Ask Gib: "How did you find your job at Netflix?"
How I found my job as VP of Product at Netflix after a two-year sabbatical: 1. Figure out what you seek. 2. Make the job come to you, and 3. Be realistic about timing.
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Ask Gib: How did you find your job at Netflix?
I published the following essay five years ago on Medium, which 20,000 product leaders have read…
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Over forty years, I have developed solid job-hunting skills, mainly because I searched for a new job every five years or so. These skills gave me the confidence to look for a new job whenever I became unhappy in a position and couldn’t figure out how to improve it. Too many employees become dissatisfied with their job but don’t dare to make a change. I hope this essay helps product leaders build the skills and confidence to find their next great job.
In late 2004 after a two-year break, I began a job search. My time off left me rusty, and companies wondered whether I was ready to work again. I started my job search reluctantly.
Job-hunting is both time-consuming and inefficient. From past searches, I remembered the frustration of applying for jobs and never getting a response, along with the debilitating series of “NOs” once you begin interviewing. As a past hiring manager, I remember posting a job, then the painstaking work of sifting through 200 applications for qualified candidates. I️ also recalled dedicating 1–2 days/week to “smiling and dialing” for additional candidates. It’s a frustrating process for everyone.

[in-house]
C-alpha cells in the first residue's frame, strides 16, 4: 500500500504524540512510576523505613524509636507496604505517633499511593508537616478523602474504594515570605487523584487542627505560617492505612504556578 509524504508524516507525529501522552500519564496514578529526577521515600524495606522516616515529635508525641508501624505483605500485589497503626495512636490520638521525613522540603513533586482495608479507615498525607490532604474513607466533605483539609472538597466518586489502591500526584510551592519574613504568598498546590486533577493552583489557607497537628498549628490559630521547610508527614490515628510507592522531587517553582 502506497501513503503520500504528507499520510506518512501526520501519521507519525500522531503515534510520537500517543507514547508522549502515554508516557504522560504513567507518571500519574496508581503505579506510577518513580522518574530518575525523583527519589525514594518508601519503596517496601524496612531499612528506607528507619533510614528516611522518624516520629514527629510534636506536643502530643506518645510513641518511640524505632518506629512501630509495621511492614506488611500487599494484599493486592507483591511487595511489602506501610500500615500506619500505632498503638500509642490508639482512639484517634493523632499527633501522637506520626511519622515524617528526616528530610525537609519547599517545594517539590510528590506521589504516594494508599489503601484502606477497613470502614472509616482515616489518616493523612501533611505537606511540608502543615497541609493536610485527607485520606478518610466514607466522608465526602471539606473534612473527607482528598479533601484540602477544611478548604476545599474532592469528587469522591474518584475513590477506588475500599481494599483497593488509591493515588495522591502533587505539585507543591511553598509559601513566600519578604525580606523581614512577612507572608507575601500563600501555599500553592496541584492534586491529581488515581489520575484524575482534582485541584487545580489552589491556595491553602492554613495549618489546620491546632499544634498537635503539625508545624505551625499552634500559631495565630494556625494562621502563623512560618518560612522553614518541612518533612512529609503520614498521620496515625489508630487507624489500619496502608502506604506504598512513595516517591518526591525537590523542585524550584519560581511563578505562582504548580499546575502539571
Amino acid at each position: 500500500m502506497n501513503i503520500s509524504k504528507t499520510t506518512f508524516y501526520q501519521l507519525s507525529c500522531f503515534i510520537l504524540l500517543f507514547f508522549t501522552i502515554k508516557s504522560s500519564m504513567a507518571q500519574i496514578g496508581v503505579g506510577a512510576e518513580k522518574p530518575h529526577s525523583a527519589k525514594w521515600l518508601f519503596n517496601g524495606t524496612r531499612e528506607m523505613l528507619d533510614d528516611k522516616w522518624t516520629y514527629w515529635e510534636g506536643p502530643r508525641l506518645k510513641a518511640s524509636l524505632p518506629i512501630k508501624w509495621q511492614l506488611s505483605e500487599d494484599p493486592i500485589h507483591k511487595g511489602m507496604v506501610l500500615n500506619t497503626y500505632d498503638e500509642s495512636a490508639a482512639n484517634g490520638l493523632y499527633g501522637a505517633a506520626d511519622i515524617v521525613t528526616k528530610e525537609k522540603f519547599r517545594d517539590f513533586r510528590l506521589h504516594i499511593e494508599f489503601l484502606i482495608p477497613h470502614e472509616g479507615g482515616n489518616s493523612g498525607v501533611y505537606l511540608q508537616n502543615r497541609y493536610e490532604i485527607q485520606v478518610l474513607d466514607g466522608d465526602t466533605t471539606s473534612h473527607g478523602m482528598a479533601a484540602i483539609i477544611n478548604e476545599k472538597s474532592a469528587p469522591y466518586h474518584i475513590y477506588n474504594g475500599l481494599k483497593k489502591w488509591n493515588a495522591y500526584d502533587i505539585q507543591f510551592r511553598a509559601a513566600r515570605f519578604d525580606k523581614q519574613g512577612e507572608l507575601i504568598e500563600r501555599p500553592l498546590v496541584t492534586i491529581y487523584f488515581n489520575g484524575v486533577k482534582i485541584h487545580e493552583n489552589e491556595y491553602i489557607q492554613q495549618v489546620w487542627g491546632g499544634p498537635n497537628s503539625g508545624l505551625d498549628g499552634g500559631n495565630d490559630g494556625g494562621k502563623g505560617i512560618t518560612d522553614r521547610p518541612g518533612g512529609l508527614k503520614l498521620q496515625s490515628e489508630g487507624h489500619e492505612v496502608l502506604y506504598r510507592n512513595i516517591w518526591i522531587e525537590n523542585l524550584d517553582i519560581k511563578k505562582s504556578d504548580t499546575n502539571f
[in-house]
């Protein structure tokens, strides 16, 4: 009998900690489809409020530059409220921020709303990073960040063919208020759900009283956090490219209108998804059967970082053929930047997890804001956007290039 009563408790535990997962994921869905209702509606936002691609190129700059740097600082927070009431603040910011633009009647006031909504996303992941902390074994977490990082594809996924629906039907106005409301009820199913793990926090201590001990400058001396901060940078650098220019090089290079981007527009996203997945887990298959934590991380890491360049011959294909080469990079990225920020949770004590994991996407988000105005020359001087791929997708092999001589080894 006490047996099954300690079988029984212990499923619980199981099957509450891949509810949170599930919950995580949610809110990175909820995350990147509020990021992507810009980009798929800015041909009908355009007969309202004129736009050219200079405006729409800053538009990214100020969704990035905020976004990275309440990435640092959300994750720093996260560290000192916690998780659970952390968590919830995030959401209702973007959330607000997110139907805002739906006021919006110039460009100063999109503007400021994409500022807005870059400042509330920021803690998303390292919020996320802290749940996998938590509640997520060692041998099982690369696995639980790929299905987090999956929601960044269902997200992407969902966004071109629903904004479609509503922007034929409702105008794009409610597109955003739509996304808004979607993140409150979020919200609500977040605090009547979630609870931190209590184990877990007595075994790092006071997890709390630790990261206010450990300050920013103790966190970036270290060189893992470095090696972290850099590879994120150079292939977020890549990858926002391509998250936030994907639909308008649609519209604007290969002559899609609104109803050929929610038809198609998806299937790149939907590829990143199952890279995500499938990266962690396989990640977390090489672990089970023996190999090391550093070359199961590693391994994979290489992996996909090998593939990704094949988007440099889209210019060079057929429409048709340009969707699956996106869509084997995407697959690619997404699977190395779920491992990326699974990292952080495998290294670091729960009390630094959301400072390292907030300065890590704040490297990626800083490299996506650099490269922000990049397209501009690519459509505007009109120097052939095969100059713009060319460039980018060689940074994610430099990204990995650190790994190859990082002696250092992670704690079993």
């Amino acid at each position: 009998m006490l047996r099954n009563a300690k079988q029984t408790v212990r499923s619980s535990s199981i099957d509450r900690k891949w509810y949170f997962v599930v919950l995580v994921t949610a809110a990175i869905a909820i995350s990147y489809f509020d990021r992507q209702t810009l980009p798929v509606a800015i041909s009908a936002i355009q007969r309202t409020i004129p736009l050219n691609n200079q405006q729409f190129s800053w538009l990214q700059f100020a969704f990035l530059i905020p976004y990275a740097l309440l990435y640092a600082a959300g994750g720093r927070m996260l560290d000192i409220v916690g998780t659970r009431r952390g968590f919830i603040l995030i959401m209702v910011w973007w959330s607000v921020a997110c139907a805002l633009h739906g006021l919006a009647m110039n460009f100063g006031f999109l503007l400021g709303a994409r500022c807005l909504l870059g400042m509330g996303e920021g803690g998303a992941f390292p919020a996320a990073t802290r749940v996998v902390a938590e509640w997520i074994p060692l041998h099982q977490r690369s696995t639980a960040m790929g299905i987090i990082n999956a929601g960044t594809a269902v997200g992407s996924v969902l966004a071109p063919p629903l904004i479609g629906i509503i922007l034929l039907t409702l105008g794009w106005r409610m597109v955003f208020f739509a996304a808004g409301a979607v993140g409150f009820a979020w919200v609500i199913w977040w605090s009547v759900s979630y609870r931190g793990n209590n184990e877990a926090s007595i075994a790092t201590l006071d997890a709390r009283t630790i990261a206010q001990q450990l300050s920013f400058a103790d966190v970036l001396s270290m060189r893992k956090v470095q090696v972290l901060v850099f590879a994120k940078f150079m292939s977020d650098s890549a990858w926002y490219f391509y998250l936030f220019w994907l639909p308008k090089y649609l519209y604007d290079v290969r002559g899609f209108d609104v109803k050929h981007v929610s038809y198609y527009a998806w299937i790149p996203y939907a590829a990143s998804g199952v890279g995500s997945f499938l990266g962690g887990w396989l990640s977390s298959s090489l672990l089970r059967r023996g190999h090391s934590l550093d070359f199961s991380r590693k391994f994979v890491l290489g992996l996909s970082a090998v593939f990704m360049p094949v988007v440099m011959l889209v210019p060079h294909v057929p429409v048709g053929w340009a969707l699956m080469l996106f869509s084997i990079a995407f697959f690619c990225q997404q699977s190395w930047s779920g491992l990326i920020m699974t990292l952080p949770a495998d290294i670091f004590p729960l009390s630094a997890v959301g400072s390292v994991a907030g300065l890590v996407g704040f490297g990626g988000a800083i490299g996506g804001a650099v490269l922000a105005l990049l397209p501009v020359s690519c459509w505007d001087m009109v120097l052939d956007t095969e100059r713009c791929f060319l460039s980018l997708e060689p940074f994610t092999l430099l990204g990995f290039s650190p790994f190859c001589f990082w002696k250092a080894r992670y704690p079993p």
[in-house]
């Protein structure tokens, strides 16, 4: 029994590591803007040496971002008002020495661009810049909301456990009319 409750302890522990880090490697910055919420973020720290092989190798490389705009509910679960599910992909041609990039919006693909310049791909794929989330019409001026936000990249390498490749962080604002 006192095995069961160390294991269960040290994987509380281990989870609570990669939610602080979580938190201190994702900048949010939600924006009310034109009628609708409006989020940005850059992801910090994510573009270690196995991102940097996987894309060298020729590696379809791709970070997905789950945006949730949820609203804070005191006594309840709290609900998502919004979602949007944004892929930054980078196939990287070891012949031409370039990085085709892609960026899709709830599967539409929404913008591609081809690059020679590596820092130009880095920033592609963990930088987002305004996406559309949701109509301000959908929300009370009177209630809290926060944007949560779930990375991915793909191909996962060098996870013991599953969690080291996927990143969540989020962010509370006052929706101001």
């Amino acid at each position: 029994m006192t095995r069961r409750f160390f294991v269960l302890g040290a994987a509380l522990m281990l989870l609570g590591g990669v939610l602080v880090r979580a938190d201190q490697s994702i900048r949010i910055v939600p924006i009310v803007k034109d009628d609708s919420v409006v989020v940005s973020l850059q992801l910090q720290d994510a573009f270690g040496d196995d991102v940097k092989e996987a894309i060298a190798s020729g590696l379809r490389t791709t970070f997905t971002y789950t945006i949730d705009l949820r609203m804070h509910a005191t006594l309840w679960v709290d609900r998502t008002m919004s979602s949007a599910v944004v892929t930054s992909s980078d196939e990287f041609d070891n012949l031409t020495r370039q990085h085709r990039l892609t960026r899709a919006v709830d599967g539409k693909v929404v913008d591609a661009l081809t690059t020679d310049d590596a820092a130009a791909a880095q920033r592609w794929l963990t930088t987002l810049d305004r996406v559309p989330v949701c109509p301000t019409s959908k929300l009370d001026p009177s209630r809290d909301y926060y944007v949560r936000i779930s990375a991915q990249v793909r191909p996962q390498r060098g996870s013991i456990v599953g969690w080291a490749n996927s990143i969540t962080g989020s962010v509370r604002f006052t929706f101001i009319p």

Below, I outline my approach to finding that next great job or, more precisely, establishing and extending your network so that your next opportunity will discover you. The three keys to success are:
1.) Figure Out What You Seek
2.) Make the Job Come to You, and
3.) Be Realistic About Timing
Here’s the story of my job search.
1.) Determine What You Seek
Half the battle in job-hunting is figuring out what you seek. Candidates must identify their passion, purpose, and ideal role in a company.
I started by creating a list of companies that interested me, then searched for themes within the list to help identify my interests. The following groups of ideas jumped at me: entertainment, education, and productivity/creativity software. I also noticed that almost all companies were consumer- and internet-focused. And although it’s not apparent today, many companies were startups with a proof-of-concept ready to scale. At the time, I believed this stage was my sweet spot.
Here’s the list of companies I created in 2004, organized by theme:
I also spent time with many peers, friends, and mentors. There were a few memorable conversations that helped focus my search:
After beginning my career in marketing, I transitioned into product. I loved building things and eventually grew into VP Product roles at multiple consumer tech companies. At the time, I thought the next step in my career was to become CEO. I️ had office hours with Irv Grousbeck, a fellow Amherst College alumni and entrepreneurship professor at Stanford Business School. Halfway through our conversation, he said, “Gib, can I tell you something you may not like?” He continued, “You’re too nice to be a startup CEO.” The feedback resonated with me — I thought myself too thoughtful and deliberate to be a startup CEO. Irv gave me the license NOT to take this next step and to focus instead on finding another VP Product role.